Back to (Home)school – Kveller
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back to school

Back to (Home)school

My older son, Miles, will be 6 this month. He is technically “in kindergarten” although we are not part of any structured academic school, curriculum, or “plan.” Like a few million other parents in the United States, we choose to homeschool our children. Miles nor his 3 year old brother, Fred, have ever been to preschool or daycare and we love homeschooling so far. We are part of a large, colorful, secular homeschooling community here in Los Angeles that offers classes for free, classes for fees, and a variety of social and field-trip activities that keep us rarely at “home” as we homeschool.

(There is also a terrific Jewish homeschooling community in Los Angeles that I teach higher level science classes for. They offer opportunities for religious families to satisfy both secular academic and religious academic goals in a homeschooling setting which is amazing!)

Our homeschool community holds its classes and weekly get togethers along the same academic calendar that conventional schools do, with spring break, winter break, and summer breaks falling at the expected times. During the summer, our field trips generally involve beaches, water parks, and other such outdoor activities. As a homeschooling family that tends to favor the unschooling approach to education (encouraging child-directed selections of learning and not generally subscribing to one particular academic philosophy and/or curriculum), our whole year kind of feels like summer in a good way, since we love the laid-back approach we can take to life by homeschooling.

Here’s what we did over the summer which we will continue with more regularity now that the school year is upon us:

1) Piano, Geography, and Hebrew (reading and writing) – I teach these to Miles.

2) Basic math, telling time – my husband teaches these.

3) Miles acquired a penpal this summer who lives in Florida and we have been learning about letter-writing: form, content, how to address envelopes, select the appropriate number of Star Wars LEGO stickers for envelopes, and the like.

4) Use every possible day as a potential to see how the world works, how society functions, and how people interact.

Here are some goals for this academic year:

1) Completing the Hebrew alphabet including vowels and final letters; achieving fluency in reading and writing.

2) Starting to teach basic davening; practical aspects and spiritual significance of Shabbat prayers and/or daily prayers (to be determined by Miles’ interest.)

3) Complete our map of places Miles has been in the state of California, the Unites States, and the world using mama-made maps and photographs.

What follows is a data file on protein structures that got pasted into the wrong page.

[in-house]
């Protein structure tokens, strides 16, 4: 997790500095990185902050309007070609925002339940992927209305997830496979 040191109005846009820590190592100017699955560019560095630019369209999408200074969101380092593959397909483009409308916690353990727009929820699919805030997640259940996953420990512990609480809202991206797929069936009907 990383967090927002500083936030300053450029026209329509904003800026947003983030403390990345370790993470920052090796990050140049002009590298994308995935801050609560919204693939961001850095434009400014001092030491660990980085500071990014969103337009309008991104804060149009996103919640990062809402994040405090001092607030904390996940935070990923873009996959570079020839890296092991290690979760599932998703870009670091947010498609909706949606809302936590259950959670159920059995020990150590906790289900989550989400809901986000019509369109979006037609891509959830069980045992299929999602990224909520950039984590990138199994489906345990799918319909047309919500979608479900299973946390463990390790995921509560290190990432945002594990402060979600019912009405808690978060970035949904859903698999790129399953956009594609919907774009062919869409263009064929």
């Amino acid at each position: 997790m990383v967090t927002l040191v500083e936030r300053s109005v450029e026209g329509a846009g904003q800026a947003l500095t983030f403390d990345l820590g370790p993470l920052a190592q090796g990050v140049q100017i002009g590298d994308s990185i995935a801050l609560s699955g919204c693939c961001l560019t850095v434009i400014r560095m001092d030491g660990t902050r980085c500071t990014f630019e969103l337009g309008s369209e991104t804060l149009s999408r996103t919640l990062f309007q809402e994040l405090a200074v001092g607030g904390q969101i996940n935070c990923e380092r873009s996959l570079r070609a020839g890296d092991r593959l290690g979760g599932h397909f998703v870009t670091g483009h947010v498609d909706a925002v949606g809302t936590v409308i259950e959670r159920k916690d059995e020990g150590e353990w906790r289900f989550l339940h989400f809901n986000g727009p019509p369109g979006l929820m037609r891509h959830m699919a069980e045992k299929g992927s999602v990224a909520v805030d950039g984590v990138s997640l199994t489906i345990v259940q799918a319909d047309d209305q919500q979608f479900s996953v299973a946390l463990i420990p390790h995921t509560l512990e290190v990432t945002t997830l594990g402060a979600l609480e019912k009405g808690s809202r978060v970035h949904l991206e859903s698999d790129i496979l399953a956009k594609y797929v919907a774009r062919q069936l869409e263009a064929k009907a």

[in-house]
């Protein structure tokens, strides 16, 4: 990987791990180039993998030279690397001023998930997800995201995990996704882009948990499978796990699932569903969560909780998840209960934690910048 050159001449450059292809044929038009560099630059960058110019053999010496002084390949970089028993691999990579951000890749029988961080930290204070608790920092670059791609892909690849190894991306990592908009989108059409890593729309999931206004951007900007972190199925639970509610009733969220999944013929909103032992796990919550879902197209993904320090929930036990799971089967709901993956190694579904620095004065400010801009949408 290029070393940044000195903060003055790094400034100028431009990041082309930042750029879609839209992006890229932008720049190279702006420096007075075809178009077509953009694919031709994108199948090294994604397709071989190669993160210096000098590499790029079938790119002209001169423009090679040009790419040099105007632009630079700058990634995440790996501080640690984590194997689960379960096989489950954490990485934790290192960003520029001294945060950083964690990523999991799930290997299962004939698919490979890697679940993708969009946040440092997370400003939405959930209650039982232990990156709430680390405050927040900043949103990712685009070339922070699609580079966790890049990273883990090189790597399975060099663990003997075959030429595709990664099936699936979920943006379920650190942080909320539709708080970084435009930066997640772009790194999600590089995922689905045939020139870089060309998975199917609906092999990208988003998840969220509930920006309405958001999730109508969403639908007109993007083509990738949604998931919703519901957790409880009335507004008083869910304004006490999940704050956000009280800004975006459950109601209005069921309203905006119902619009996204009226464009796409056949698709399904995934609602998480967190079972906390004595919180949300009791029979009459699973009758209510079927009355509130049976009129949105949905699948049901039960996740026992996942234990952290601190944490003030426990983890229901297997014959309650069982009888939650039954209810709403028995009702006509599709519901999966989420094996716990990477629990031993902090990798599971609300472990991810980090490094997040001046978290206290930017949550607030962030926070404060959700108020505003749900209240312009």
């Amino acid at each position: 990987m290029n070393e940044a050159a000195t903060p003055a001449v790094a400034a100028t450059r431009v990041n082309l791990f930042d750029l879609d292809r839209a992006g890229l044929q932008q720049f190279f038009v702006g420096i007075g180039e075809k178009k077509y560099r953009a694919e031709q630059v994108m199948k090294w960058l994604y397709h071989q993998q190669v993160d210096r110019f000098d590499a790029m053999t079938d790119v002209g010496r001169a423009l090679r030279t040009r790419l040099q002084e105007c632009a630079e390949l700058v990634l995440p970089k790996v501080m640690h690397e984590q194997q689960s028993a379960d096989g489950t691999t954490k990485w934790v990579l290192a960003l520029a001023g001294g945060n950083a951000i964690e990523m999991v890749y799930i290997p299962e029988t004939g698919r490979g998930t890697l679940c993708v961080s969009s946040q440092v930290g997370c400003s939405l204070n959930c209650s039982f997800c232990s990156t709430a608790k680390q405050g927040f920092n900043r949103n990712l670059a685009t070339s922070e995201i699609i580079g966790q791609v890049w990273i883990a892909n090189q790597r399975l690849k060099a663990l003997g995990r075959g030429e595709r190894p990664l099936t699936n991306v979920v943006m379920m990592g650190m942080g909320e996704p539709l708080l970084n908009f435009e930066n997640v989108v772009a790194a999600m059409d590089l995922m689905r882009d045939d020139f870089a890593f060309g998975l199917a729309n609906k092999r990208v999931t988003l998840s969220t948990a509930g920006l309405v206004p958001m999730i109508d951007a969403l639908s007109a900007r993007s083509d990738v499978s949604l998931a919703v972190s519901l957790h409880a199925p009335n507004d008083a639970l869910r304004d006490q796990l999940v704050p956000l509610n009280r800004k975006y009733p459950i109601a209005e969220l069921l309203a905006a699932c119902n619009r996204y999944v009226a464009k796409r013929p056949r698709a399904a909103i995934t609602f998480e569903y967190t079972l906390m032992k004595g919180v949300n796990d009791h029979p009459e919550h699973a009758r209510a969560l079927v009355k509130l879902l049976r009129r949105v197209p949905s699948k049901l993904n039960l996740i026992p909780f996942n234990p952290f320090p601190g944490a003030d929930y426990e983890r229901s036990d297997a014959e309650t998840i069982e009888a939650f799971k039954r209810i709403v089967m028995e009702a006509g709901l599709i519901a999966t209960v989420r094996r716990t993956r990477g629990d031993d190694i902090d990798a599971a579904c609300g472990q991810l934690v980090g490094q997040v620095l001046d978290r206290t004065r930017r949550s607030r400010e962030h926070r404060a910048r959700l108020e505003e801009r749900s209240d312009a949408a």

4) Miles has started to show an interest in reading English so we will begin that as well.

5) Continue to use every possible day as a potential to see how the world works, how society functions, and how people interact.

Here are the things we don’t do:

1) Purchase new clothes, new school supplies, or a new fancy backpack for Miles.

2) Purchase a set of books from a school, unless we decide to purchase an online curriculum which we may or may not do depending on how the first months of this academic year progress.

3) Express excitement that our “baby” is going to school/express distress that our “baby” is going to school, or some socially acceptable combination of the two.

4) Plan what kinds of fantastic things we can do now that our child is in school and we have all of these hours of the day to run errands, clean the stove, have sex, etc.

Homeschooling, like many of the other things we do (sleep with our kids, practice Elimination Communication, nurse them into toddlerhood) is not for everyone, but we love the flexibility, the ability to “control” what our child learns when and how, the ability to let our children progress according to their own timetable with no pressure of standardized tests or social pressure, classes of children of varying ages learning together, and the way our community welcomes all different kinds of families, including celebrity mamas whose husbands are full-time dads when mama is working.

Our life is busy. Our life is full. We camp, we scout, we have a large varied social community for our kids, and we like being with them pretty much all of the time. It’s exhausting, but it’s worth it for us.

Think of me when you take your kids to school. On any given morning I can be found doing one or another publicity phone interview in my fuzzy slippers while having an adorable 3 1/2 foot tall person who looks a tremendous amount like I did at that height shout at me not entirely unkindly, “When you are done on the phone and you are done helping Fred on the potty, can you just make me a smoothie please no kale in the smoothie and then can we do a lesson before you go to work and I don’t want Fred here while I have my lesson because he always wants to butt in so can Dada watch him?”

Happy start of school to all of you, and enjoy whatever this academic year brings!

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